Featured Research

from universities, journals, and other organizations

Study: Birth Defects Decrease Survival, Childbirth, Boost Risk Of Similar Defects

Date:
April 9, 1999
Source:
University Of North Carolina At Chapel Hill
Summary:
A new study of nearly a half million girls and women shows that those born with birth defects are less likely to survive, especially during the first years of life, than others born without them. Survival is lowest for such catastrophic conditions as anencephaly, hydrocephalus, other syndromes and central nervous system irregularities and highest for cleft palate and lip, clubfoot and malformations of skin, hair, nails and genitals.

CHAPEL HILL - A new study of nearly a half million girls and women shows that those born with birth defects are less likely to survive, especially during the first years of life, than others born without them. Survival is lowest for such catastrophic conditions as anencephaly, hydrocephalus, other syndromes and central nervous system irregularities and highest for cleft palate and lip, clubfoot and malformations of skin, hair, nails and genitals.


Story Source:

The above story is based on materials provided by University Of North Carolina At Chapel Hill. Note: Materials may be edited for content and length.


Cite This Page:

University Of North Carolina At Chapel Hill. "Study: Birth Defects Decrease Survival, Childbirth, Boost Risk Of Similar Defects." ScienceDaily. ScienceDaily, 9 April 1999. <www.sciencedaily.com/releases/1999/04/990409071721.htm>.
University Of North Carolina At Chapel Hill. (1999, April 9). Study: Birth Defects Decrease Survival, Childbirth, Boost Risk Of Similar Defects. ScienceDaily. Retrieved April 20, 2014 from www.sciencedaily.com/releases/1999/04/990409071721.htm
University Of North Carolina At Chapel Hill. "Study: Birth Defects Decrease Survival, Childbirth, Boost Risk Of Similar Defects." ScienceDaily. www.sciencedaily.com/releases/1999/04/990409071721.htm (accessed April 20, 2014).

Share This



More Health & Medicine News

Sunday, April 20, 2014

Featured Research

from universities, journals, and other organizations


Featured Videos

from AP, Reuters, AFP, and other news services

Nine-Month-Old Baby Can't Open His Mouth

Nine-Month-Old Baby Can't Open His Mouth

Newsy (Apr. 19, 2014) Nine-month-old Wyatt Scott was born with a rare disorder called congenital trismus, which prevents him from opening his mouth. Video provided by Newsy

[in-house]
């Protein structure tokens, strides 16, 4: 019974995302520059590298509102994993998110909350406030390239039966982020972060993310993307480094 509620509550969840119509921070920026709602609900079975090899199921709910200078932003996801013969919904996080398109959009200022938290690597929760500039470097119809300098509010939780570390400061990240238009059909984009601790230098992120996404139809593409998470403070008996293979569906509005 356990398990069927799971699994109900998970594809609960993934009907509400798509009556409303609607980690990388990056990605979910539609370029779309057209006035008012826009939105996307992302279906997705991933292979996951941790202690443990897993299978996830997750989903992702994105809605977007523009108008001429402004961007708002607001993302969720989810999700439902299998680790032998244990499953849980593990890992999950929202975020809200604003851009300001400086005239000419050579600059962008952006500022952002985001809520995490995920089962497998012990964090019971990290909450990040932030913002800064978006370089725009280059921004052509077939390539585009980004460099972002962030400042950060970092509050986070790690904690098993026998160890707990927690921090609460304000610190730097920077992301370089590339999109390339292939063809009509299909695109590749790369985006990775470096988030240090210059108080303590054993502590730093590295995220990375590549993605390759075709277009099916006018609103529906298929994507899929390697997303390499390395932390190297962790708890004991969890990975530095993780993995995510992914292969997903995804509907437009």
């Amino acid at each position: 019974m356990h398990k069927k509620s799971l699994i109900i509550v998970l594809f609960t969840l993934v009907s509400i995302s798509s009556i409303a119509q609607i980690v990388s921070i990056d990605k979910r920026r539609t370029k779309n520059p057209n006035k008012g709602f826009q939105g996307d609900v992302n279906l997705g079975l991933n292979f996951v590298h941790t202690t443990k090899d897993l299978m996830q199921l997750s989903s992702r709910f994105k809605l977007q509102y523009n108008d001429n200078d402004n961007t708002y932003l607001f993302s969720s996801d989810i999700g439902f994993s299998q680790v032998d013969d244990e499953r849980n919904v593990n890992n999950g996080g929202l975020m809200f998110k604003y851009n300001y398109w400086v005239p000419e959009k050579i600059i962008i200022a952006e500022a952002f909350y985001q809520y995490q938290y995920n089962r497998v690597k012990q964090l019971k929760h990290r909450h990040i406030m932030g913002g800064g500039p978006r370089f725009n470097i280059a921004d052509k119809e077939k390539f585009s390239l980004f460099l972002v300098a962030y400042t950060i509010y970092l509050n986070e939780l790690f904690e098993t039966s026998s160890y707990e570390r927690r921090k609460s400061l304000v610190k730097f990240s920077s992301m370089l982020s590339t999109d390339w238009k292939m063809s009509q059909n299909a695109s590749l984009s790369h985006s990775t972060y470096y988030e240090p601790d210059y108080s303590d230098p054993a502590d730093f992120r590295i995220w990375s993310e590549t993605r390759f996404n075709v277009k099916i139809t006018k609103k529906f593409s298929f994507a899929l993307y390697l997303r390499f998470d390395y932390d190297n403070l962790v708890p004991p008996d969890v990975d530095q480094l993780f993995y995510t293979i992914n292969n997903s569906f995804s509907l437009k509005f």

Powered by NewsLook.com
'Holy Grail' Of Weight Loss? New Find Could Be It

'Holy Grail' Of Weight Loss? New Find Could Be It

Newsy (Apr. 18, 2014) In a potential breakthrough for future obesity treatments, scientists have used MRI scans to pinpoint brown fat in a living adult for the first time. Video provided by Newsy
Powered by NewsLook.com
Little Progress Made In Fighting Food Poisoning, CDC Says

Little Progress Made In Fighting Food Poisoning, CDC Says

Newsy (Apr. 18, 2014) A new report shows rates of two foodborne infections increased in the U.S. in recent years, while salmonella actually dropped 9 percent. Video provided by Newsy
Powered by NewsLook.com
Scientists Create Stem Cells From Adult Skin Cells

Scientists Create Stem Cells From Adult Skin Cells

Newsy (Apr. 17, 2014) The breakthrough could mean a cure for some serious diseases and even the possibility of human cloning, but it's all still a way off. Video provided by Newsy
Powered by NewsLook.com

Search ScienceDaily

Number of stories in archives: 140,361

Find with keyword(s):
Enter a keyword or phrase to search ScienceDaily for related topics and research stories.

Save/Print:
Share:

Breaking News:
from the past week

In Other News

... from NewsDaily.com

Science News

Health News

Environment News

Technology News



Save/Print:
Share:

Free Subscriptions


Get the latest science news with ScienceDaily's free email newsletters, updated daily and weekly. Or view hourly updated newsfeeds in your RSS reader:

Get Social & Mobile


Keep up to date with the latest news from ScienceDaily via social networks and mobile apps:

Have Feedback?


Tell us what you think of ScienceDaily -- we welcome both positive and negative comments. Have any problems using the site? Questions?
Mobile: iPhone Android Web
Follow: Facebook Twitter Google+
Subscribe: RSS Feeds Email Newsletters
Latest Headlines Health & Medicine Mind & Brain Space & Time Matter & Energy Computers & Math Plants & Animals Earth & Climate Fossils & Ruins